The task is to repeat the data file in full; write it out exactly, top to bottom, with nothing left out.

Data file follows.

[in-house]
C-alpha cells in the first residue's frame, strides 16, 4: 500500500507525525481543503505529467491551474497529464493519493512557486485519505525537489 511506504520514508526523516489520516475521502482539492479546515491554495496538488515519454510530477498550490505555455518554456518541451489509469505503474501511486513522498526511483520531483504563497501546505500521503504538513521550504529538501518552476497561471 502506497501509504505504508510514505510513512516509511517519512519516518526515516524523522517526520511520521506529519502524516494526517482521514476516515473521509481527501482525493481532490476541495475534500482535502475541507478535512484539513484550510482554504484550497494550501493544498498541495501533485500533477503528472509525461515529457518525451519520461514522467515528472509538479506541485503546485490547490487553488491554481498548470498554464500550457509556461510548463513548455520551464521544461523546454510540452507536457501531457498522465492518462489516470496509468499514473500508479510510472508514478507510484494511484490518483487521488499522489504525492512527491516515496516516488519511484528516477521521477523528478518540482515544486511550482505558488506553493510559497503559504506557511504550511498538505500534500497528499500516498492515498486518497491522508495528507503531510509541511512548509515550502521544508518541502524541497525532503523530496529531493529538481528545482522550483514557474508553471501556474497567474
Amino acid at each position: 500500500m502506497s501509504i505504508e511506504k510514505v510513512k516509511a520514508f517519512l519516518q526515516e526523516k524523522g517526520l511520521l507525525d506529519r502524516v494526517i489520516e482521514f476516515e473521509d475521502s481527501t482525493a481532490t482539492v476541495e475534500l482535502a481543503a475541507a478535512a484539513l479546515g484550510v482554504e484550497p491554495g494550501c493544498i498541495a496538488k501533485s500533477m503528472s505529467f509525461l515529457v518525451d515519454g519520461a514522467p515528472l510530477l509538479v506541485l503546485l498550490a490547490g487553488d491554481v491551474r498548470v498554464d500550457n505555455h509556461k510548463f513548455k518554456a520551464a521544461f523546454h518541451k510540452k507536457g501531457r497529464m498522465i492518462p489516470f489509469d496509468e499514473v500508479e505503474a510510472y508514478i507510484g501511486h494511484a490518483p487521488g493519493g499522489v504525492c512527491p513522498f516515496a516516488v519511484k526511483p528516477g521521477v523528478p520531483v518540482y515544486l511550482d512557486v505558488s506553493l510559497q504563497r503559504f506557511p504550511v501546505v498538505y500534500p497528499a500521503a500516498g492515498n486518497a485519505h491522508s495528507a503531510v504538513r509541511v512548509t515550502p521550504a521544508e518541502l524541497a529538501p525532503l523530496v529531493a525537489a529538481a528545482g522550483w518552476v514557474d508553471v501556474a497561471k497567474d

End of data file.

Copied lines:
[in-house]
C-alpha cells in the first residue's frame, strides 16, 4: 500500500507525525481543503505529467491551474497529464493519493512557486485519505525537489 511506504520514508526523516489520516475521502482539492479546515491554495496538488515519454510530477498550490505555455518554456518541451489509469505503474501511486513522498526511483520531483504563497501546505500521503504538513521550504529538501518552476497561471 502506497501509504505504508510514505510513512516509511517519512519516518526515516524523522517526520511520521506529519502524516494526517482521514476516515473521509481527501482525493481532490476541495475534500482535502475541507478535512484539513484550510482554504484550497494550501493544498498541495501533485500533477503528472509525461515529457518525451519520461514522467515528472509538479506541485503546485490547490487553488491554481498548470498554464500550457509556461510548463513548455520551464521544461523546454510540452507536457501531457498522465492518462489516470496509468499514473500508479510510472508514478507510484494511484490518483487521488499522489504525492512527491516515496516516488519511484528516477521521477523528478518540482515544486511550482505558488506553493510559497503559504506557511504550511498538505500534500497528499500516498492515498486518497491522508495528507503531510509541511512548509515550502521544508518541502524541497525532503523530496529531493529538481528545482522550483514557474508553471501556474497567474
Amino acid at each position: 500500500m502506497s501509504i505504508e511506504k510514505v510513512k516509511a520514508f517519512l519516518q526515516e526523516k524523522g517526520l511520521l507525525d506529519r502524516v494526517i489520516e482521514f476516515e473521509d475521502s481527501t482525493a481532490t482539492v476541495e475534500l482535502a481543503a475541507a478535512a484539513l479546515g484550510v482554504e484550497p491554495g494550501c493544498i498541495a496538488k501533485s500533477m503528472s505529467f509525461l515529457v518525451d515519454g519520461a514522467p515528472l510530477l509538479v506541485l503546485l498550490a490547490g487553488d491554481v491551474r498548470v498554464d500550457n505555455h509556461k510548463f513548455k518554456a520551464a521544461f523546454h518541451k510540452k507536457g501531457r497529464m498522465i492518462p489516470f489509469d496509468e499514473v500508479e505503474a510510472y508514478i507510484g501511486h494511484a490518483p487521488g493519493g499522489v504525492c512527491p513522498f516515496a516516488v519511484k526511483p528516477g521521477v523528478p520531483v518540482y515544486l511550482d512557486v505558488s506553493l510559497q504563497r503559504f506557511p504550511v501546505v498538505y500534500p497528499a500521503a500516498g492515498n486518497a485519505h491522508s495528507a503531510v504538513r509541511v512548509t515550502p521550504a521544508e518541502l524541497a529538501p525532503l523530496v529531493a525537489a529538481a528545482g522550483w518552476v514557474d508553471v501556474a497561471k497567474d